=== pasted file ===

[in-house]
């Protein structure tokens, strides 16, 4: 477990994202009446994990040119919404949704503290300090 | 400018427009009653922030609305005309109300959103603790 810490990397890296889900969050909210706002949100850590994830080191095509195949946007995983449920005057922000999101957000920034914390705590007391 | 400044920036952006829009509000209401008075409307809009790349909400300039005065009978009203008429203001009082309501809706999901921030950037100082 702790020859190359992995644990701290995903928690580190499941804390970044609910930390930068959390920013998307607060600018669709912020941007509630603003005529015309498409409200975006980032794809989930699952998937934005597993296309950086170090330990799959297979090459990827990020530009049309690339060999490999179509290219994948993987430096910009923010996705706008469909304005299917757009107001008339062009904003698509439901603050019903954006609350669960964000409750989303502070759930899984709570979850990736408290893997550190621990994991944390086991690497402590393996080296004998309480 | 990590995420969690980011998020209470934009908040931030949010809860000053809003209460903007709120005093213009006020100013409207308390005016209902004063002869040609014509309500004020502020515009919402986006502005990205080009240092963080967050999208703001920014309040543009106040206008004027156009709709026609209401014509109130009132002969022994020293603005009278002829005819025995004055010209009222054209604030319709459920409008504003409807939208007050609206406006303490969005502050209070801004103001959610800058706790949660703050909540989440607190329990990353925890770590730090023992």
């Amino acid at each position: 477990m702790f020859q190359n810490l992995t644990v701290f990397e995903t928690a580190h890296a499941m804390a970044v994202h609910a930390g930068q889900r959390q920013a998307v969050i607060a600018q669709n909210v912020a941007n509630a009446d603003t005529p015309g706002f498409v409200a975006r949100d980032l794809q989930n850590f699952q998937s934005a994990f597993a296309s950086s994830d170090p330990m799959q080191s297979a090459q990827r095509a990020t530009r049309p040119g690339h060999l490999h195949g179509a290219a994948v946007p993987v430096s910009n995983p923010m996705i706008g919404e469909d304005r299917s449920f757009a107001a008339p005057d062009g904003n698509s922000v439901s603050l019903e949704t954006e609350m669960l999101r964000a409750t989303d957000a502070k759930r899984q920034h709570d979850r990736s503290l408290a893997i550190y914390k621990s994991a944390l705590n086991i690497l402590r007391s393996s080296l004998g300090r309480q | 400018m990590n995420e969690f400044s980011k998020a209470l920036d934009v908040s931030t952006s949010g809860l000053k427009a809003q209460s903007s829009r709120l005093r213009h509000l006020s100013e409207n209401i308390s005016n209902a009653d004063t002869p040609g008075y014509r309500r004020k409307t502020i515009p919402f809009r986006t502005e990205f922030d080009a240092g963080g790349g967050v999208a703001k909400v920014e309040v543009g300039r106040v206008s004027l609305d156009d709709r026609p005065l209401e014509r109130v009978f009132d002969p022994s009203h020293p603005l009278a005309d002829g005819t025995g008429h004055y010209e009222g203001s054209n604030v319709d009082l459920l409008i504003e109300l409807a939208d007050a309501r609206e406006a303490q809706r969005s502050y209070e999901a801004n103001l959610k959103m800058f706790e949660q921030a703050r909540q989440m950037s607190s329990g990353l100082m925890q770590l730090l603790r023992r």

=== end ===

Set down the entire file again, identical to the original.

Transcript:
[in-house]
């Protein structure tokens, strides 16, 4: 477990994202009446994990040119919404949704503290300090 | 400018427009009653922030609305005309109300959103603790 810490990397890296889900969050909210706002949100850590994830080191095509195949946007995983449920005057922000999101957000920034914390705590007391 | 400044920036952006829009509000209401008075409307809009790349909400300039005065009978009203008429203001009082309501809706999901921030950037100082 702790020859190359992995644990701290995903928690580190499941804390970044609910930390930068959390920013998307607060600018669709912020941007509630603003005529015309498409409200975006980032794809989930699952998937934005597993296309950086170090330990799959297979090459990827990020530009049309690339060999490999179509290219994948993987430096910009923010996705706008469909304005299917757009107001008339062009904003698509439901603050019903954006609350669960964000409750989303502070759930899984709570979850990736408290893997550190621990994991944390086991690497402590393996080296004998309480 | 990590995420969690980011998020209470934009908040931030949010809860000053809003209460903007709120005093213009006020100013409207308390005016209902004063002869040609014509309500004020502020515009919402986006502005990205080009240092963080967050999208703001920014309040543009106040206008004027156009709709026609209401014509109130009132002969022994020293603005009278002829005819025995004055010209009222054209604030319709459920409008504003409807939208007050609206406006303490969005502050209070801004103001959610800058706790949660703050909540989440607190329990990353925890770590730090023992």
């Amino acid at each position: 477990m702790f020859q190359n810490l992995t644990v701290f990397e995903t928690a580190h890296a499941m804390a970044v994202h609910a930390g930068q889900r959390q920013a998307v969050i607060a600018q669709n909210v912020a941007n509630a009446d603003t005529p015309g706002f498409v409200a975006r949100d980032l794809q989930n850590f699952q998937s934005a994990f597993a296309s950086s994830d170090p330990m799959q080191s297979a090459q990827r095509a990020t530009r049309p040119g690339h060999l490999h195949g179509a290219a994948v946007p993987v430096s910009n995983p923010m996705i706008g919404e469909d304005r299917s449920f757009a107001a008339p005057d062009g904003n698509s922000v439901s603050l019903e949704t954006e609350m669960l999101r964000a409750t989303d957000a502070k759930r899984q920034h709570d979850r990736s503290l408290a893997i550190y914390k621990s994991a944390l705590n086991i690497l402590r007391s393996s080296l004998g300090r309480q | 400018m990590n995420e969690f400044s980011k998020a209470l920036d934009v908040s931030t952006s949010g809860l000053k427009a809003q209460s903007s829009r709120l005093r213009h509000l006020s100013e409207n209401i308390s005016n209902a009653d004063t002869p040609g008075y014509r309500r004020k409307t502020i515009p919402f809009r986006t502005e990205f922030d080009a240092g963080g790349g967050v999208a703001k909400v920014e309040v543009g300039r106040v206008s004027l609305d156009d709709r026609p005065l209401e014509r109130v009978f009132d002969p022994s009203h020293p603005l009278a005309d002829g005819t025995g008429h004055y010209e009222g203001s054209n604030v319709d009082l459920l409008i504003e109300l409807a939208d007050a309501r609206e406006a303490q809706r969005s502050y209070e999901a801004n103001l959610k959103m800058f706790e949660q921030a703050r909540q989440m950037s607190s329990g990353l100082m925890q770590l730090l603790r023992r």